I'm ecstatic to see that most, if not all, of these places remain open. Perhaps Los Angeles (the Los Angeles I came to know) hasn't taken as great a hit from the economy as I'd imagined. With any luck, someday our paths will cross again and I will be reunited with my one-time (long time) love.

source: TripAdvisor.com

People are afraid to merge on freeways in Los Angeles. This is the first thing I hear when I come back to the city. Blair picks me up from LAX and mutters this under her breath as her car drives up the onramp. She says, "People are afraid to merge on freeways in Los Angeles." Though that sentence shouldn't bother me, it stays in my mind for an uncomfortably long time. Nothing else seems to matter. Not the fact that I'm eighteen and it's December and the ride on the plane had been rough and the couple from Santa Barbara, who were sitting across from me in first class, had gotten pretty drunk. Not the mud that had splattered the legs of my jeans, which felt kind of cold and loose, earlier that day at an airport in New Hampshire. Not the stain on the arm of the wrinkled, damp shirt I wear, a shirt which had looked fresh and clean this morning. Not the tear on the neck of my gray argyle vest, which seems vaguely more eastern than before, especially next to Blair's clean tight jeans and her pale-blue T-shirt. All of this seems irrelevant next to that one sentence. It seems easier to hear that people are afraid to merge rather than "I'm pretty sure Muriel is anorexic" or the singer on the radio crying out about magnetic waves. Nothing else seems to matter to me but those ten words. Not the warm winds, which seem to propel the car down the empty asphalt freeway, or the faded smell of marijuana which still faintly permeates Blair's car. All it comes down to is that I'm a boy coming home for a month and meeting someone whom I haven't seen for four months and people are afraid to merge.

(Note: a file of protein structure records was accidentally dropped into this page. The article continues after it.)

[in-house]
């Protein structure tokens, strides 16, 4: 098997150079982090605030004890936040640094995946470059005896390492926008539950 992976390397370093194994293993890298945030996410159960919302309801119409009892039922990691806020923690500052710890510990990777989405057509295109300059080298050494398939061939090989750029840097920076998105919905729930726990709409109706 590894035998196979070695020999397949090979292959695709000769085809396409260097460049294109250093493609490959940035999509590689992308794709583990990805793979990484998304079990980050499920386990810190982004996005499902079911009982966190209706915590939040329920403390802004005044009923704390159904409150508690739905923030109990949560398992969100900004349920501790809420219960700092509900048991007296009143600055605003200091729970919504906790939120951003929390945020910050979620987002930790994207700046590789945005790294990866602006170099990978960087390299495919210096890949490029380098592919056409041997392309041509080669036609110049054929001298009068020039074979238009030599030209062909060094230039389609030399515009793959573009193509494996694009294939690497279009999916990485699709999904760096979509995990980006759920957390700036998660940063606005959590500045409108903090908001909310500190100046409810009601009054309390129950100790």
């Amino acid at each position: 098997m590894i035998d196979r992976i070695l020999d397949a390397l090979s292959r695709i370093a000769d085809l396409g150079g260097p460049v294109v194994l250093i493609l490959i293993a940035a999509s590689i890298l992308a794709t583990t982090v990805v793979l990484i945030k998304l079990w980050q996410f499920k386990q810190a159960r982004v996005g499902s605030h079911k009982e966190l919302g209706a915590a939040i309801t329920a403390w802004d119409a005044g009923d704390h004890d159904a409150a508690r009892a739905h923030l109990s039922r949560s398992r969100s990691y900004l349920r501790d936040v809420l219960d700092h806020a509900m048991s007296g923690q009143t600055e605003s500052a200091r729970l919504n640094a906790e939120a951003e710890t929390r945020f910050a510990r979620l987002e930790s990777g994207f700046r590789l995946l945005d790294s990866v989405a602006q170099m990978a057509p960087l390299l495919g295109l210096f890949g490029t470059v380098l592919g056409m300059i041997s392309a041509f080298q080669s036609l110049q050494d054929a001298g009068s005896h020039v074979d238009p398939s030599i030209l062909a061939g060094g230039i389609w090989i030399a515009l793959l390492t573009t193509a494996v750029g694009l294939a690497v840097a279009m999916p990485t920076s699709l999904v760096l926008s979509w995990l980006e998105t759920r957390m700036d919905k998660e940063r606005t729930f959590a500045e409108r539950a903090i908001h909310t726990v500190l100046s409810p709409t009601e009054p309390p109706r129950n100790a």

- "Less Than Zero," Bret Easton Ellis